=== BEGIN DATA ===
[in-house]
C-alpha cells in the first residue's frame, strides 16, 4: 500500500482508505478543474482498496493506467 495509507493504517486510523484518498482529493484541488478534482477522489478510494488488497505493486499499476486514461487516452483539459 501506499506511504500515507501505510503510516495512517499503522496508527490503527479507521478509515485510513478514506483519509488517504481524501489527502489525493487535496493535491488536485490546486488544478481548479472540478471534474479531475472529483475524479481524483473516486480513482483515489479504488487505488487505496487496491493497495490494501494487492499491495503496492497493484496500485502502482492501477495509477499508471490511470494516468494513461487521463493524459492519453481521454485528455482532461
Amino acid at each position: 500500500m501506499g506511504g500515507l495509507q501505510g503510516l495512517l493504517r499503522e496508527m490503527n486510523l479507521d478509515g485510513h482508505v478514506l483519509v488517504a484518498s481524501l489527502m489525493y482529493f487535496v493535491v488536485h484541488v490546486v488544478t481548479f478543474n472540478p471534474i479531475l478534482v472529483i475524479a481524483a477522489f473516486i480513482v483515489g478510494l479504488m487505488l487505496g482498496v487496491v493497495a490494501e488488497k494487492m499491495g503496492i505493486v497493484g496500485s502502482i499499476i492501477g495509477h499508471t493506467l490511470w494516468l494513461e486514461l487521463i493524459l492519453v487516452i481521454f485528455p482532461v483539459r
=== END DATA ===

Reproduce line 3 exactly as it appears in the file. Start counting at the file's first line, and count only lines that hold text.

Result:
Amino acid at each position: 500500500m501506499g506511504g500515507l495509507q501505510g503510516l495512517l493504517r499503522e496508527m490503527n486510523l479507521d478509515g485510513h482508505v478514506l483519509v488517504a484518498s481524501l489527502m489525493y482529493f487535496v493535491v488536485h484541488v490546486v488544478t481548479f478543474n472540478p471534474i479531475l478534482v472529483i475524479a481524483a477522489f473516486i480513482v483515489g478510494l479504488m487505488l487505496g482498496v487496491v493497495a490494501e488488497k494487492m499491495g503496492i505493486v497493484g496500485s502502482i499499476i492501477g495509477h499508471t493506467l490511470w494516468l494513461e486514461l487521463i493524459l492519453v487516452i481521454f485528455p482532461v483539459r